To register your child in an Iowa public school, the information needed for enrollment varies by district and may require additional information depending on your child’s services and activities for the year. In general, when enrolling in a public school for the first time, parents or legal guardians will need to provide proof of eligibility, such as age and residency.

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Proof of Residency in the School District

  • Under Iowa Code 282.1 a student must be a resident of the district in order to be enrolled in the district.
  • School officials may request proof that you live within the boundaries of the school district. Acceptable proof of residency may include a current lease, property tax notice, homeowner’s insurance bill, mortgage statement, current vehicle registration form, any utility bill listing your residence as the service address, a letter from a shelter, or a letter from your employer, if your employer provides housing. A school district’s requirements to establish residency must be applied in the same way for all children.
    • Addresses: A post office (P.O.) box is not considered a home address. Families with multiple addresses may use the address they consider as the main residence for tax purposes.
  • A school district may not ask about your or your child’s citizenship or immigration status to establish residency within the district, nor may a school district deny a homeless child (including a homeless child who is undocumented) enrollment because he or she cannot provide the required documents to establish residency.
  • While a school district may choose to include a parent’s state-issued identification or driver’s license among the documents that can be used to establish residency, a school district may not require such documentation to establish residency or for other purposes where such a requirement would unlawfully bar a student whose parents are undocumented from enrolling in school.

The following table provides residency determination examples:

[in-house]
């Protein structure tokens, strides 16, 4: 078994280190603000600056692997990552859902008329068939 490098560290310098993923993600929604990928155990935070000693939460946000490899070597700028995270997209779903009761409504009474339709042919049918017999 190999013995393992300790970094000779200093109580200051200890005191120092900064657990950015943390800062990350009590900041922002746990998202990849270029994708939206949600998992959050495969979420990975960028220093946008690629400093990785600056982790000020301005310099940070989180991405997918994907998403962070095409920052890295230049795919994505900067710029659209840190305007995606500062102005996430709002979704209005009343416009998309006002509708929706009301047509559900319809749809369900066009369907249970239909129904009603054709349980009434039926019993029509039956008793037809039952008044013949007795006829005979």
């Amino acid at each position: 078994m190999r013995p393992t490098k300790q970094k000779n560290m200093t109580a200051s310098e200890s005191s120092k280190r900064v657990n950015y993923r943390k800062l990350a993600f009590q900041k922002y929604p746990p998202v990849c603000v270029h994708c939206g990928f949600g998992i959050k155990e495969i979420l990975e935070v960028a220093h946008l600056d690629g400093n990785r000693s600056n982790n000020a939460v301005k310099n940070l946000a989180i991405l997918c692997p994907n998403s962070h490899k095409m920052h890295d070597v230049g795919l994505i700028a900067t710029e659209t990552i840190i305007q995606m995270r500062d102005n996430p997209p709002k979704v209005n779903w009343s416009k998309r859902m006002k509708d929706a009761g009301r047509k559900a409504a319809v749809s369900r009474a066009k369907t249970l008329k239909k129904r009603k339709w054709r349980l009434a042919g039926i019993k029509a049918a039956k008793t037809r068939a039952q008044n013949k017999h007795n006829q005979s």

Situation Resident? Enroll? Other remarks
Student lives with someone other than parent/guardian because of family problems or personal problems–not for school reasons. Yes. Student is a resident and must be enrolled tuition-free, without requiring guardianship papers

Emergency contact–must be someone who can make a decision about the student (parent or court-appointed guardian, e.g.) or who can quickly contact the decision-maker.

Report cards, communiqués from school still go to parent, unless
a parent gives written permission to school to send documents to the person with whom the student resides.

Same as above, but student is in district for school purposes (athletics, other extracurriculars, not doing well in former school). Not a resident; per Iowa Code 282.6 the district must charge tuition and may not include student on certified enrollment.

Same comments as above.

Same as first situation, but student is in district neither for school purposes nor because of personal or family problems (e.g., student is playing in a hockey league).


Factors to consider include:

  1. Does the student intend to return to parent’s home in the near future? How frequently does the child return to the parental home to visit?
  2. Does the parent furnish significant financial support for the child?
  3. Does the parent still have authority over the child?

Most of the time, these students are not going to be residents and must be charged tuition. An exception may exist for a student who is 18 or older and who sets up his/her own household (all above questions would have to be answered in the negative).